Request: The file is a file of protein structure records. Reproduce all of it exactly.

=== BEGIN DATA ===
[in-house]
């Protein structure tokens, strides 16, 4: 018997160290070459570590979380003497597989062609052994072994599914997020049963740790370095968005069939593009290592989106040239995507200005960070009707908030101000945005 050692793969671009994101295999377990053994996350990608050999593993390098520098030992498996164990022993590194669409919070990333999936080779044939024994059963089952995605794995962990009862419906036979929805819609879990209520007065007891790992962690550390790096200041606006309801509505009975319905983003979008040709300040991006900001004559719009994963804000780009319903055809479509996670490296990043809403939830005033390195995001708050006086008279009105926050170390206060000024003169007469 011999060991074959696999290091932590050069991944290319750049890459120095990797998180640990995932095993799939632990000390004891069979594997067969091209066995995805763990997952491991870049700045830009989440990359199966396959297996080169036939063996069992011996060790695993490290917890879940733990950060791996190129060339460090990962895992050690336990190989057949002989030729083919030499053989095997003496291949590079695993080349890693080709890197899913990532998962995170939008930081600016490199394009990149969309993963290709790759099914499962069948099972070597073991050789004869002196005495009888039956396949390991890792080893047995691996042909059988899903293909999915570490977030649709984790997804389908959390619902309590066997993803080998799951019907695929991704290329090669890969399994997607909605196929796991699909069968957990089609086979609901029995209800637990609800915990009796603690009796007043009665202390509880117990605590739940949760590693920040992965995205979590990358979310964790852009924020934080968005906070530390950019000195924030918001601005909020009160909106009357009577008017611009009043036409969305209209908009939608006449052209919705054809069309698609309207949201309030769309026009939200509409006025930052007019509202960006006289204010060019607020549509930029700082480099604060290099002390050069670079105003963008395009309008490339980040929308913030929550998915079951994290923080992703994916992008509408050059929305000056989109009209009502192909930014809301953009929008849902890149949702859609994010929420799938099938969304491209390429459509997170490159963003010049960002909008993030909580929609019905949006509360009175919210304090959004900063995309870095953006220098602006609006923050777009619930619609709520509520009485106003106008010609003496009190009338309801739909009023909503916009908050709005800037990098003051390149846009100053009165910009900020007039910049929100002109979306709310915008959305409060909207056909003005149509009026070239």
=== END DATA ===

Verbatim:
[in-house]
């Protein structure tokens, strides 16, 4: 018997160290070459570590979380003497597989062609052994072994599914997020049963740790370095968005069939593009290592989106040239995507200005960070009707908030101000945005 050692793969671009994101295999377990053994996350990608050999593993390098520098030992498996164990022993590194669409919070990333999936080779044939024994059963089952995605794995962990009862419906036979929805819609879990209520007065007891790992962690550390790096200041606006309801509505009975319905983003979008040709300040991006900001004559719009994963804000780009319903055809479509996670490296990043809403939830005033390195995001708050006086008279009105926050170390206060000024003169007469 011999060991074959696999290091932590050069991944290319750049890459120095990797998180640990995932095993799939632990000390004891069979594997067969091209066995995805763990997952491991870049700045830009989440990359199966396959297996080169036939063996069992011996060790695993490290917890879940733990950060791996190129060339460090990962895992050690336990190989057949002989030729083919030499053989095997003496291949590079695993080349890693080709890197899913990532998962995170939008930081600016490199394009990149969309993963290709790759099914499962069948099972070597073991050789004869002196005495009888039956396949390991890792080893047995691996042909059988899903293909999915570490977030649709984790997804389908959390619902309590066997993803080998799951019907695929991704290329090669890969399994997607909605196929796991699909069968957990089609086979609901029995209800637990609800915990009796603690009796007043009665202390509880117990605590739940949760590693920040992965995205979590990358979310964790852009924020934080968005906070530390950019000195924030918001601005909020009160909106009357009577008017611009009043036409969305209209908009939608006449052209919705054809069309698609309207949201309030769309026009939200509409006025930052007019509202960006006289204010060019607020549509930029700082480099604060290099002390050069670079105003963008395009309008490339980040929308913030929550998915079951994290923080992703994916992008509408050059929305000056989109009209009502192909930014809301953009929008849902890149949702859609994010929420799938099938969304491209390429459509997170490159963003010049960002909008993030909580929609019905949006509360009175919210304090959004900063995309870095953006220098602006609006923050777009619930619609709520509520009485106003106008010609003496009190009338309801739909009023909503916009908050709005800037990098003051390149846009100053009165910009900020007039910049929100002109979306709310915008959305409060909207056909003005149509009026070239």